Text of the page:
40. - Mason born - Wednesday, Jul 29, 15 @ 4:47 pm:

    The thing I wonder about is the current level of vitriol between the two sides. If your a house dem sick of the blame for Rauner’s demands here is a f’ing golden way to stick it to him.

    Have to wonder how Poe and other pro AFSCME r’s excuse a no or present vote especially if a strike or lockout is the ultimate outcome.

  41. - Formerly Known As... - Wednesday, Jul 29, 15 @ 4:49 pm:

    Nullifying the right to strike, despite the protections already in place and AFSCME support, would be ==historic==.

    And potentially hazardous long after Rauner and Madigan are gone.

  42. - Honeybear - Wednesday, Jul 29, 15 @ 4:54 pm:

    Lord Admiral Rauner: Secure from quarters! Disengage the enemy.

    Mr. Goldberg! Please stand ready at the long nines for ranging fire if they attempt the weathergage again.

    Schmipf! Signal Captains Radogno and Durkin to repair aboard the flag at eight bells in my cabin. Blasted Madigan is the Devil to pay and no hot pitch! Set watch and beat to quarters if that whoreson so much as sets a pennant!

  43. - Formerly Known As... - Wednesday, Jul 29, 15 @ 5:30 pm:

    lol thank you Honeybear! Superb work. Comment of the day.

  44. - anon - Wednesday, Jul 29, 15 @ 6:07 pm:

    “The United States Constitution forbids the State from enacting a law that changes contracts retroactively. Senate Bill 1229 is therefore unconstitutional.”

    I wish they would take the same stance with regards to pensions.

    I am an afscme member, but, have never liked the idea of SB1229. I’m glad this one got vetoed, I hope they don’t over-ride it.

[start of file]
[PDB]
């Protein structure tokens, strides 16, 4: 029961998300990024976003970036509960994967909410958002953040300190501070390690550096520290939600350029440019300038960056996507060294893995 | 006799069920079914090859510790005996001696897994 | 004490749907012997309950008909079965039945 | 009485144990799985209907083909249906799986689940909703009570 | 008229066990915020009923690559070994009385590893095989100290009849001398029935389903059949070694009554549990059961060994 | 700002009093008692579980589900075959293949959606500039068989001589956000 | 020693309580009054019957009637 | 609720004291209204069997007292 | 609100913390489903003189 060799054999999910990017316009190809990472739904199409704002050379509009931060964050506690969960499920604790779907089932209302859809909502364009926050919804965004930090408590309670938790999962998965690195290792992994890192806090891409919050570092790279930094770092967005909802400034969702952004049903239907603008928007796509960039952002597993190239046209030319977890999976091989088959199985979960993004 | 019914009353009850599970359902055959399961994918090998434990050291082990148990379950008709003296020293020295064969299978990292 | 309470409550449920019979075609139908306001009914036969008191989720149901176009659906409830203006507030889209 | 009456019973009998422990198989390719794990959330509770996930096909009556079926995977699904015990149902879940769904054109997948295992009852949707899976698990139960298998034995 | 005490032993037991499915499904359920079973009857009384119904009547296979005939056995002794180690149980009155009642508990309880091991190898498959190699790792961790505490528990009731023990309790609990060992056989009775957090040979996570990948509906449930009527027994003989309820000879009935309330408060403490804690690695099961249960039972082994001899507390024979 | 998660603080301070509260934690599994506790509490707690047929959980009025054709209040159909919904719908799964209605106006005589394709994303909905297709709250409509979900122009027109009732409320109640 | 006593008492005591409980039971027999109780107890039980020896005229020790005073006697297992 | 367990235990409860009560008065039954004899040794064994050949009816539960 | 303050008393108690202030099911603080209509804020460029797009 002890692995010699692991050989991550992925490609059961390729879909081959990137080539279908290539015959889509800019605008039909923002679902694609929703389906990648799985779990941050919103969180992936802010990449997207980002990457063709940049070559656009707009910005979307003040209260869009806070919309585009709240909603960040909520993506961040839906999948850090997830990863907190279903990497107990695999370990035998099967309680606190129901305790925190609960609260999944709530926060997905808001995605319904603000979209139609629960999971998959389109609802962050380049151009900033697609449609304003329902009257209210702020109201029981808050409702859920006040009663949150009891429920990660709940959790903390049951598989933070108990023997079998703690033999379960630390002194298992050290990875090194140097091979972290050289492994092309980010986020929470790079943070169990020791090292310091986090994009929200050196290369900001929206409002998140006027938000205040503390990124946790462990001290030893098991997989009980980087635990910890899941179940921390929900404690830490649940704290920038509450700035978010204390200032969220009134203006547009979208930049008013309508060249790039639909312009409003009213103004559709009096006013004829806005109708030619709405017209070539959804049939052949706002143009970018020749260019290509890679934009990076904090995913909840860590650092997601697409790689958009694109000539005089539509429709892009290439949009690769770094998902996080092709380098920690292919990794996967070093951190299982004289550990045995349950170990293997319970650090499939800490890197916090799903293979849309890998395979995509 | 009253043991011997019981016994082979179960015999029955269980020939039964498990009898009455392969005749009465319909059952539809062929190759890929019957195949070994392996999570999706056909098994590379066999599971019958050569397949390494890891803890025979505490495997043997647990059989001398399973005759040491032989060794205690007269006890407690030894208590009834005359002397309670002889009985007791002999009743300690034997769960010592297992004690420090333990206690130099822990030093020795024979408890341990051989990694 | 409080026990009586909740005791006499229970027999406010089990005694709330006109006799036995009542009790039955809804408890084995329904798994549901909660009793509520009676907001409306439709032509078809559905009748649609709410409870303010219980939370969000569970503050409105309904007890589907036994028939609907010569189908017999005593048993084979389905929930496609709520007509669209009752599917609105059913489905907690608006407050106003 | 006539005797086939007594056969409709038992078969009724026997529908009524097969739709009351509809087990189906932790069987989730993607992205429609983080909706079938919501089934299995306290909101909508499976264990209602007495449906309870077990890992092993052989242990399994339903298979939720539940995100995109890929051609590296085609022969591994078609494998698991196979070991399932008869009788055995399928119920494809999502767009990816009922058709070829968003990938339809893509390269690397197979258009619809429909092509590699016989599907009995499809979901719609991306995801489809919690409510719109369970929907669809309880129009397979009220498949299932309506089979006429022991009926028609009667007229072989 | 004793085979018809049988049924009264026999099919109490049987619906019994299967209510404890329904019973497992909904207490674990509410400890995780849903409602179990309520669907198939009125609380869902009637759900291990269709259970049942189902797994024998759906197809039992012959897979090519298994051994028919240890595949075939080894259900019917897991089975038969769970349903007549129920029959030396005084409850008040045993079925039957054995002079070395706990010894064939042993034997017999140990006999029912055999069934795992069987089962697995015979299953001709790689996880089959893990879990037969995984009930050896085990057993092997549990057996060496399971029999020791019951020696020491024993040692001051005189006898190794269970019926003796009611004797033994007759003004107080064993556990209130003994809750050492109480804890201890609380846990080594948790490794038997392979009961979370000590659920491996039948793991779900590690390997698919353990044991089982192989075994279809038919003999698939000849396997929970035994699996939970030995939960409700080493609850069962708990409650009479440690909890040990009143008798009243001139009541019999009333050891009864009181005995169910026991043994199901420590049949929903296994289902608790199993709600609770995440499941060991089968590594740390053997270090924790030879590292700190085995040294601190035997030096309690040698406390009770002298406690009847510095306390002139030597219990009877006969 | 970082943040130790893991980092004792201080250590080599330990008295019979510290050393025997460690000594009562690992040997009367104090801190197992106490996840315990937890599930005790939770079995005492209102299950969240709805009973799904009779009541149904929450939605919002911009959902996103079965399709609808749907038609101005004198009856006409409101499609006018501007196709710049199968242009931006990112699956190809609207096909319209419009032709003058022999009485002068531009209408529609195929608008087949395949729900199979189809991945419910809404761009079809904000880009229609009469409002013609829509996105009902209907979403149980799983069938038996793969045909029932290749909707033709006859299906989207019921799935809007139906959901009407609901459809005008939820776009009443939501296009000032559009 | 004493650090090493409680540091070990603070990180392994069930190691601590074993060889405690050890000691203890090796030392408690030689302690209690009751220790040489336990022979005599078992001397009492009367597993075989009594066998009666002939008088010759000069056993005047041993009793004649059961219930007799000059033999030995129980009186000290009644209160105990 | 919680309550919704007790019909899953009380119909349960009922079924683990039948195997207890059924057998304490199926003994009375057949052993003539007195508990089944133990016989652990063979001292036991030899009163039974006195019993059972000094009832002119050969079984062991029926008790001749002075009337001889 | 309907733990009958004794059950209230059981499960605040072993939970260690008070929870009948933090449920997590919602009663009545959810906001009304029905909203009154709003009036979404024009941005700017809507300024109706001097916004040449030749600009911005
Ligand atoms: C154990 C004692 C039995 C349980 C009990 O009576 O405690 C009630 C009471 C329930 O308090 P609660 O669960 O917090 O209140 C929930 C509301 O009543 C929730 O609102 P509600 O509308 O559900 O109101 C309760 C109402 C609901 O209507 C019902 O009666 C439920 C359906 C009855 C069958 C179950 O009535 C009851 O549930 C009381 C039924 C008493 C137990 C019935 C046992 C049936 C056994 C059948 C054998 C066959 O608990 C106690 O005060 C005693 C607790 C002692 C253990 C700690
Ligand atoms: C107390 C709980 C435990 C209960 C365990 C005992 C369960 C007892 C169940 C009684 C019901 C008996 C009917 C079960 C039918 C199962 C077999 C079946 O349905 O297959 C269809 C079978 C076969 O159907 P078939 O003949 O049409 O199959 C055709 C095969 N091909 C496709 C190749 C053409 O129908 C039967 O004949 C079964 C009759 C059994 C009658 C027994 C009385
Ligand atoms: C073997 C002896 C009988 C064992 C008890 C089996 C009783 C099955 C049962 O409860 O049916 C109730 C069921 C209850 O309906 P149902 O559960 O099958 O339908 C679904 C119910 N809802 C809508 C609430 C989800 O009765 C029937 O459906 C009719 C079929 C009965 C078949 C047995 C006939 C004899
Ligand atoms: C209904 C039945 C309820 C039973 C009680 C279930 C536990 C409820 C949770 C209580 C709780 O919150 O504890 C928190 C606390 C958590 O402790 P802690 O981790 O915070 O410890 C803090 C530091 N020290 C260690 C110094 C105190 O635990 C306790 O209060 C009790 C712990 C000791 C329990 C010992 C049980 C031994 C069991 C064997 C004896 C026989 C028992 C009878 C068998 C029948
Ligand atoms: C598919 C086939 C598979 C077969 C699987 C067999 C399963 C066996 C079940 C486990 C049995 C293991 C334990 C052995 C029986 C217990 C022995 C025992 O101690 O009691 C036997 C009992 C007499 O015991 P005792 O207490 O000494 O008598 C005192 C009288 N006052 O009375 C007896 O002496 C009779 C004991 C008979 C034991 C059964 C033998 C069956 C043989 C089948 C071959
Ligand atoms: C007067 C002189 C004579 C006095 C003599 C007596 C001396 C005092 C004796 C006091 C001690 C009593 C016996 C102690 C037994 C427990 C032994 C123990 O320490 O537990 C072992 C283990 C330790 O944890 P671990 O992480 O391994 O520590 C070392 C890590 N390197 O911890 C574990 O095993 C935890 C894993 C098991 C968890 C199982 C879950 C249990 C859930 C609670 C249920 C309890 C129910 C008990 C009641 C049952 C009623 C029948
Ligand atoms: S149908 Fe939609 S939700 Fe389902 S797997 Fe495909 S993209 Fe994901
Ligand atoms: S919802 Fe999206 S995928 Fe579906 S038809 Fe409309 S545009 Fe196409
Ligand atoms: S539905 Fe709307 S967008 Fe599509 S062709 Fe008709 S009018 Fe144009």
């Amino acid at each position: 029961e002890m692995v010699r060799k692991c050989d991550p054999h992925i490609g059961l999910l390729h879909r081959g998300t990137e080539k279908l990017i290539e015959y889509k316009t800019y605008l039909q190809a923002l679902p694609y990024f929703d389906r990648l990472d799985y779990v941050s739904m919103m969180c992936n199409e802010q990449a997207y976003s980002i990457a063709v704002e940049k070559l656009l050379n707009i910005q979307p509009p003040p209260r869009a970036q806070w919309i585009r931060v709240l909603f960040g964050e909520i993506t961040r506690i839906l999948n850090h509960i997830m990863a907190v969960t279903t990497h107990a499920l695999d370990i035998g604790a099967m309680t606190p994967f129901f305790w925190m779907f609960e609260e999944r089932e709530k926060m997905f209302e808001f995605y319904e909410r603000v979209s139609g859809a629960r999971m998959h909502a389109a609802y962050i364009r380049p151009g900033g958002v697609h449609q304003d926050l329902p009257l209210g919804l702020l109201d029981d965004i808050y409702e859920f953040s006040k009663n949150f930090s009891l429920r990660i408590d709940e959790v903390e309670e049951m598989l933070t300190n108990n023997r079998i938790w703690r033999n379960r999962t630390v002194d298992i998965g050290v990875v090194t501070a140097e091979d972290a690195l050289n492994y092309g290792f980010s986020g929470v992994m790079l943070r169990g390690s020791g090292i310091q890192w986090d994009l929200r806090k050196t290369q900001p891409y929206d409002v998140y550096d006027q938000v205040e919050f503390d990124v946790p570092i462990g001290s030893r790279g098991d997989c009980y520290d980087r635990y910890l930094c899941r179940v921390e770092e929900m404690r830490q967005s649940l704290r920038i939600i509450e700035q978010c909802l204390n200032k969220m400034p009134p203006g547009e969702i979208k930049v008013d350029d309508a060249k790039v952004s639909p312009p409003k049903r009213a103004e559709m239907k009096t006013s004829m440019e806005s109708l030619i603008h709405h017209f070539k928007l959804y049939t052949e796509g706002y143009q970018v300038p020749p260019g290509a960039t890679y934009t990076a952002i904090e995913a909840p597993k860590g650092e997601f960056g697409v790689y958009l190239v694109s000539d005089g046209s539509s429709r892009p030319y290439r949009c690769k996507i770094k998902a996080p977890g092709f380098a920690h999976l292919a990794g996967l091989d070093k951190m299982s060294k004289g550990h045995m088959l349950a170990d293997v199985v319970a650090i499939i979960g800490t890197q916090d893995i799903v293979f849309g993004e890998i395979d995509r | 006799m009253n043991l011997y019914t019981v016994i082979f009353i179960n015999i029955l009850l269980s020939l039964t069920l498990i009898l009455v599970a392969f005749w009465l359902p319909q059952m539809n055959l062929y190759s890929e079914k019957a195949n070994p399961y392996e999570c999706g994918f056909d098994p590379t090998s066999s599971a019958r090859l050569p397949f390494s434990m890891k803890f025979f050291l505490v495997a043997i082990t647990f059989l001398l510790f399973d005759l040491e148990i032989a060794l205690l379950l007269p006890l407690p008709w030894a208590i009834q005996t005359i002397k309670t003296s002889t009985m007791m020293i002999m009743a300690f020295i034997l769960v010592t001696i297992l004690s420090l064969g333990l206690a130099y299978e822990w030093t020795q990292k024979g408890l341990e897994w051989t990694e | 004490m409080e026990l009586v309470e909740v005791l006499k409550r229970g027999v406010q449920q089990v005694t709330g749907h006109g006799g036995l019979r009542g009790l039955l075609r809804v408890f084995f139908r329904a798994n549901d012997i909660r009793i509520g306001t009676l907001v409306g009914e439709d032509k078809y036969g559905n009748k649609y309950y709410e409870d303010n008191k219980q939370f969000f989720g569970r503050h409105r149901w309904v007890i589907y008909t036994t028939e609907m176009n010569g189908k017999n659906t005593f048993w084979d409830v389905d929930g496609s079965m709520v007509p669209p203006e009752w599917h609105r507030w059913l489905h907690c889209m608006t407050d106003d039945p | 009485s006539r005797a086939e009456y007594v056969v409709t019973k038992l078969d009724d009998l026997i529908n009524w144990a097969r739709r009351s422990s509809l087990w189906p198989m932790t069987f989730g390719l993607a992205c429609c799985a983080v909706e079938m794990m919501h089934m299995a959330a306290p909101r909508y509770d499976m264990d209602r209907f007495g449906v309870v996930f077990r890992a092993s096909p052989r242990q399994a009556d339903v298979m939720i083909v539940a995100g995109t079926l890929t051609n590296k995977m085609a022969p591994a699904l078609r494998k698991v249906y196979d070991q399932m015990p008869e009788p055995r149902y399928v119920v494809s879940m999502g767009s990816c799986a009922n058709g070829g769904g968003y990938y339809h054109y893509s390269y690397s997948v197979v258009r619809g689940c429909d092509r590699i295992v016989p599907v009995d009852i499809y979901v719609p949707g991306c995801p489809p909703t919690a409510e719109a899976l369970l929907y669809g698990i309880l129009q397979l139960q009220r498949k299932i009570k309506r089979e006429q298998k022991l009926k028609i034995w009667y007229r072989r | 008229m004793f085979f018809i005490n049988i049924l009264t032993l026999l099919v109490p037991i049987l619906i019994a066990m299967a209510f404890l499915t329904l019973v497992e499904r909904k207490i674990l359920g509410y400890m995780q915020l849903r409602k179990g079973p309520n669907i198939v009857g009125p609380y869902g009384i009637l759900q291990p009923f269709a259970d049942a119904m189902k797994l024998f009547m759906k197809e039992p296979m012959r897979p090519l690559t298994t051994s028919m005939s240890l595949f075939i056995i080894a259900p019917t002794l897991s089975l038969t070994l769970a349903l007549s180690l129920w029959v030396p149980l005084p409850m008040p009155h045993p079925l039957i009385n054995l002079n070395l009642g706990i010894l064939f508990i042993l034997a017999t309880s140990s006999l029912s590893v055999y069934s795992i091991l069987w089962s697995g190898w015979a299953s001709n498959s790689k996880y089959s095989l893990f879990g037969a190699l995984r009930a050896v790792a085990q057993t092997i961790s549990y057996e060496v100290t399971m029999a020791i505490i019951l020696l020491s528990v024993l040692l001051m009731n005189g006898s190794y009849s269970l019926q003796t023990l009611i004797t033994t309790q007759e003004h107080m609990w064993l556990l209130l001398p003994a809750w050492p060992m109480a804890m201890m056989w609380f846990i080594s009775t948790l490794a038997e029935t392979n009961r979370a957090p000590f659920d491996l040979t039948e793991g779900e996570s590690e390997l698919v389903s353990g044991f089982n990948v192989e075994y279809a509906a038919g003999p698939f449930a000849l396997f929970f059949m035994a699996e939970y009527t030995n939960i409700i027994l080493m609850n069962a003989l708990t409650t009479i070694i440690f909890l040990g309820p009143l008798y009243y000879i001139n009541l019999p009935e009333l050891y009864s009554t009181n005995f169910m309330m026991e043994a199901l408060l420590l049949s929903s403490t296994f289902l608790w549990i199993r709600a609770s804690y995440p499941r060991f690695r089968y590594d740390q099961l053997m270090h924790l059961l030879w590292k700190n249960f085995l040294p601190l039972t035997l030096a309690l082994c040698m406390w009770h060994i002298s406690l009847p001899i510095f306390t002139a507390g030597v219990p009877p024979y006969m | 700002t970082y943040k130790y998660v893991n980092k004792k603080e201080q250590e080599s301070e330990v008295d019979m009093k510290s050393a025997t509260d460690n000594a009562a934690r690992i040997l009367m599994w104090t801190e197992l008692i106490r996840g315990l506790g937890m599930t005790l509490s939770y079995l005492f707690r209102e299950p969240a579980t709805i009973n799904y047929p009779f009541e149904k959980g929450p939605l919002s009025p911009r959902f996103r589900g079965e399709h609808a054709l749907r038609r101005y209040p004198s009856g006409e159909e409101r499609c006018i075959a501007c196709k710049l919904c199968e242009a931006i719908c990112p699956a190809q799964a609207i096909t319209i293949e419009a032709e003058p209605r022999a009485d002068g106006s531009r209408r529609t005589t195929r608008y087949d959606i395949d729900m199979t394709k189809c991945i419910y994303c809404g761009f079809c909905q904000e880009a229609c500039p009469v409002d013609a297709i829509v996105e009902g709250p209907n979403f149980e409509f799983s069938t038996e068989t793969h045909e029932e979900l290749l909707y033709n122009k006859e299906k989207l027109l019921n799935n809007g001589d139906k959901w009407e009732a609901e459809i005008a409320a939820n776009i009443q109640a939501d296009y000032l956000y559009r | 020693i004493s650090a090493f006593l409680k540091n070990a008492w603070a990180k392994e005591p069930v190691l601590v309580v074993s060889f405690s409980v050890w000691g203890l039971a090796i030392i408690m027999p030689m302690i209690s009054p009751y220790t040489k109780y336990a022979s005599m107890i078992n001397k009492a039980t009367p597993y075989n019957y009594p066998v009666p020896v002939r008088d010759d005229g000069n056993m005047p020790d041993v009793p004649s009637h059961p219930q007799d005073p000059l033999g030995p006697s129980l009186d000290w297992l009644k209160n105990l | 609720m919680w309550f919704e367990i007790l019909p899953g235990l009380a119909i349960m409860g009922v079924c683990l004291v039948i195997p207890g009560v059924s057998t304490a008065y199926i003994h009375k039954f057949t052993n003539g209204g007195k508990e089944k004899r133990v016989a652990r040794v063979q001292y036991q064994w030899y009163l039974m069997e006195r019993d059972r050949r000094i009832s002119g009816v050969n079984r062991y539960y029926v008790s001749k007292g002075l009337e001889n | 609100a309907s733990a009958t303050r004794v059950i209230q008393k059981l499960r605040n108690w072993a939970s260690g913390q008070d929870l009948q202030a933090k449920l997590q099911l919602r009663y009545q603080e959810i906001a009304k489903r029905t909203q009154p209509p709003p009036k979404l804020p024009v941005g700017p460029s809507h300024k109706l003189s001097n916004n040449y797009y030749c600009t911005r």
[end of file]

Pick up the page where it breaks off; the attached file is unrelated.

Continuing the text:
45. - Anonymous - Wednesday, Jul 29, 15 @ 6:09 pm:

    ==The override is a done deal in the Senate, we’ll see in the House. The Dems don’t have the votes to override by themselves (I believe Mautino is unavailable) even if they can switch the no’s from the original passage. So they will need GOP votes.==

    My prayers go out to Mautino. Of course they need him but everyone can fully understand his absence due to his illness. Franks is another Dem who will likely not vote to override. I’m thinking they’ll need at the very least 2 Republicans to flip. I’m doubting they’ll get them but we’ll see.

  46. - Original Rambler - Wednesday, Jul 29, 15 @ 6:11 pm:

    FKA has it. This is a baaaad bill just for the precedent it sets. Interest arbitration for police and fire has been killing municipalities for decades.

  47. - Sue - Wednesday, Jul 29, 15 @ 6:29 pm:

    whether you like Rauner or despise him- no one can argue that delegating the contract negotiations outcome to an arbitrator would be good policy- An arbitrator has virtually no review or oversight and could easily deliver an opinion the State can ill afford